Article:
John Garrison, president and CEO of Bell Helicopter, announced yesterday morning at the Paris Air Show that it is developing a new “short, light single” (SLS) helicopter that will be powered by a Turbomeca Arrius 2R turboshaft engine. The new, “clean sheet” aircraft, which Garrison said is expected to fly next year, will be the first Bell helicopter to be powered by a Turbomeca engine. Certification of the new helicopter will take place “as quickly as possible” after the first flight.
The diesel engine demonstrator, which may replace turboshafts in light helicopters, is on track for flight tests on a Eurocopter EC120 in the second half of next year. It will feature a power-to-weight ratio between those of a general aviation diesel and a turboshaft. The engine is part of the Green Rotorcraft integrated technology demonstrator (ITD), itself part of Clean Sky, the European Union’s €1.6 billion ($2.1 billion) joint technology initiative.
Responding to demand from the aeromedical industry, Jet Support Services (JSSI) is adding Eurocopter EC135/145 services to its lineup. “We did a market-share analysis last June and found a total of 633 Eurocopter EC135s and 377 EC145s in service worldwide,” Kandi Spangler, JSSI v-p of marketing, told AIN.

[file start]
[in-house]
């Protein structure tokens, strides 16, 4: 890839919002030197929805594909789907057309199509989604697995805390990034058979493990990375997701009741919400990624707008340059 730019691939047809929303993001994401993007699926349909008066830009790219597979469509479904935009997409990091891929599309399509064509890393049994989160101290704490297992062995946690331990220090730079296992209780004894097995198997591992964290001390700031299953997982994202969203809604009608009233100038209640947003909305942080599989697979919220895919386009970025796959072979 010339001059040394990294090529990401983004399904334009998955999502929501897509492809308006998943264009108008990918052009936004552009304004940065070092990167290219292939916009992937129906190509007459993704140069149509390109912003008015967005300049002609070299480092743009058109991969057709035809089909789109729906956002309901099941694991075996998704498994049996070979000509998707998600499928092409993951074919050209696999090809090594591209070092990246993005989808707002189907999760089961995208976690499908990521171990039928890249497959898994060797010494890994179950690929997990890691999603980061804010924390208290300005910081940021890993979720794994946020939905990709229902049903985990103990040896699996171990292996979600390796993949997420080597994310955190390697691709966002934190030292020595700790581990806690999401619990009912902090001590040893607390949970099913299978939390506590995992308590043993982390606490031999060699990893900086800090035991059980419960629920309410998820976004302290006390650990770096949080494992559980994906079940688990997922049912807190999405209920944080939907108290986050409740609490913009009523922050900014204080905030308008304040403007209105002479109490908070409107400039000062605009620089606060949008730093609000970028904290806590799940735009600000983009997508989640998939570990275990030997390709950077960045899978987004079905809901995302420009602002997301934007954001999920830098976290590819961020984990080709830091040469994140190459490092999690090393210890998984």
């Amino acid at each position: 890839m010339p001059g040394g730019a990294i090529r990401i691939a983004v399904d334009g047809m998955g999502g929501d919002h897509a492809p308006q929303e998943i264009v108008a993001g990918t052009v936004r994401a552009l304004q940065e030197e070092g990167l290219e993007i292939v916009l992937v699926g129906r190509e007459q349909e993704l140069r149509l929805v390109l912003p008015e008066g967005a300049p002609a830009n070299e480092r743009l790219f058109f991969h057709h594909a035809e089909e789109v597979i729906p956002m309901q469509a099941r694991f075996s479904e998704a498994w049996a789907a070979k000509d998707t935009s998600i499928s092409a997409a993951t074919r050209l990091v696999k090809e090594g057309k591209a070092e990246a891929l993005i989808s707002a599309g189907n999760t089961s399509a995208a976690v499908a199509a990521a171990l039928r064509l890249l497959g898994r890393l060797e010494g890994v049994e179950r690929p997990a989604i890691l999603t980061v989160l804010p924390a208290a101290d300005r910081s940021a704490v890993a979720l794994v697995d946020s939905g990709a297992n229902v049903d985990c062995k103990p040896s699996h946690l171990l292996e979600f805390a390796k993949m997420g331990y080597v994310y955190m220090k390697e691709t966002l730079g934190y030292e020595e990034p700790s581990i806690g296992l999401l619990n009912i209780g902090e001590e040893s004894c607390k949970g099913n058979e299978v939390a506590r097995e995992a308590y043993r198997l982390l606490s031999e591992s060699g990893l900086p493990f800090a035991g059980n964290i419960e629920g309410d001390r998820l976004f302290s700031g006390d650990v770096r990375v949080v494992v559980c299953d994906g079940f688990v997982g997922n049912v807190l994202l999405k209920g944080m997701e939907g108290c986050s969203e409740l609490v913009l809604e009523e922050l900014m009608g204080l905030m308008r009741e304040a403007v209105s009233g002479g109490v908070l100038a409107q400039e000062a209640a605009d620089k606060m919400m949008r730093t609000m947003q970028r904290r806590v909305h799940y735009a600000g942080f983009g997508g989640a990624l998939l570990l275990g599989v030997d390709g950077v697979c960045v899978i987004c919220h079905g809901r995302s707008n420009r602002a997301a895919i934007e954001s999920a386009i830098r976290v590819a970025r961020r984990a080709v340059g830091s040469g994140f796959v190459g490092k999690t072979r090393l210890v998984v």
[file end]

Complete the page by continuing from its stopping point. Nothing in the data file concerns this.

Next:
Blue is the new green. Prompted by environmental concerns–regulatory and otherwise– Eurocopter took advantage of the Heli-Expo platform to formally launch its Bluecoptor program.
Bluecopter first emerged from a demonstrator EC120 modified to use a “high compression” diesel engine instead of the usual 504-shp Turbomeca Arrius turboshaft engine. The helicopter OEM is expecting a 40-percent reduction in fuel consumption.
Russian Helicopters is relaunching production of the Mi-34S1 light piston helicopter and simultaneously working on a turbine version, the Mi-34S2 Sapsan, powered by a Turbomeca Arrius 2F. The Sapsan (Russian for peregrine falcon) is expected to be certified under U.S. FAR 27 and European CS 27 regulations.
The FAA has issued an Airworthiness Directive for Turbomeca Arrius 2F turboshaft engines, citing insufficient clearance between the P3 air pipe and the rear right bulkhead. According to AD 2008-NE-43, investigations have shown that both the P3 air pipe and the rear right bulkhead were compliant with the original approved design.
Eurocopter Canada has announced the delivery of its 500th helicopter in the country–an AS355 NP Ecureuil light twin. The NP is an upgraded version with Turbomeca Arrius 1A1 engines that provide a 20-percent payload improvement. Customer Phoenix Heli-Flight is based in Fort McMurray, Alberta. It performs medevac, firefighting, passenger transport and various kinds of aerial work operations.
At last month’s Paris Air Show Eurocopter delivered the first upgraded Ecureuil/TwinStar, the AS 355NP, its current light twin offering. According to the Marignane, France-based manufacturer, the helicopter offers better performance, an enhanced cockpit and improved cabin interior. The European Aviation Safety Agency (EASA) certified the aircraft on February 15. Transport Canada and Russian certifications are expected later this year.
The new Eurocopter AS 355 NP Ecureuil on display here at Le Bourget will shortly be delivered to the first customer, Scandinavian Helicopter Group. The Swedish operator uses its fleet of rotorcraft mainly for passenger transport and aerial work.
Here at the Paris Air Show, helicopter engine manufacturer Turbomeca announced three contracts for its support-by-the-hour (SBH) scheme.